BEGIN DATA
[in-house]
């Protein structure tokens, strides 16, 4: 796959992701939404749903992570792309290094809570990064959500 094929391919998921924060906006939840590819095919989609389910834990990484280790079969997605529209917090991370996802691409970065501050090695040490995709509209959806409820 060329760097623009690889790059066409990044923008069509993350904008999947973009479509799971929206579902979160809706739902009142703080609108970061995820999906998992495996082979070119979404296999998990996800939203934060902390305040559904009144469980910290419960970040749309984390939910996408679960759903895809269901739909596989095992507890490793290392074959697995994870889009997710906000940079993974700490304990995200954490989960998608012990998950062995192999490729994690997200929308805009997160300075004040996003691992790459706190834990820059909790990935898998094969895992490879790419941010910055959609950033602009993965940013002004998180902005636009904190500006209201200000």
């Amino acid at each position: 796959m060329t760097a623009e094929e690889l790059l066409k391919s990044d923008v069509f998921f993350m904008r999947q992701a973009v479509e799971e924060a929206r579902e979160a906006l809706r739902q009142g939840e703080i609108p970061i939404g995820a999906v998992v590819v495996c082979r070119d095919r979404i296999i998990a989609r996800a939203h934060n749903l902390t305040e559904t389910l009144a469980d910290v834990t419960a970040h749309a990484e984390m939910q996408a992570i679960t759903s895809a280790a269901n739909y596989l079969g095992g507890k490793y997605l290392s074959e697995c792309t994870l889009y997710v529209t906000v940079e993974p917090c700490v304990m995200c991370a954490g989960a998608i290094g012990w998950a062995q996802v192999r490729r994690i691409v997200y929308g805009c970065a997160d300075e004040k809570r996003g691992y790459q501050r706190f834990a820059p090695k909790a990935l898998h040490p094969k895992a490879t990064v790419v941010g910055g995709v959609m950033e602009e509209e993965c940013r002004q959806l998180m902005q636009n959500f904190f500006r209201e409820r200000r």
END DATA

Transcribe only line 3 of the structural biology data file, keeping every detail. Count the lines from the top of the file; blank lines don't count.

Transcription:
């Amino acid at each position: 796959m060329t760097a623009e094929e690889l790059l066409k391919s990044d923008v069509f998921f993350m904008r999947q992701a973009v479509e799971e924060a929206r579902e979160a906006l809706r739902q009142g939840e703080i609108p970061i939404g995820a999906v998992v590819v495996c082979r070119d095919r979404i296999i998990a989609r996800a939203h934060n749903l902390t305040e559904t389910l009144a469980d910290v834990t419960a970040h749309a990484e984390m939910q996408a992570i679960t759903s895809a280790a269901n739909y596989l079969g095992g507890k490793y997605l290392s074959e697995c792309t994870l889009y997710v529209t906000v940079e993974p917090c700490v304990m995200c991370a954490g989960a998608i290094g012990w998950a062995q996802v192999r490729r994690i691409v997200y929308g805009c970065a997160d300075e004040k809570r996003g691992y790459q501050r706190f834990a820059p090695k909790a990935l898998h040490p094969k895992a490879t990064v790419v941010g910055g995709v959609m950033e602009e509209e993965c940013r002004q959806l998180m902005q636009n959500f904190f500006r209201e409820r200000r």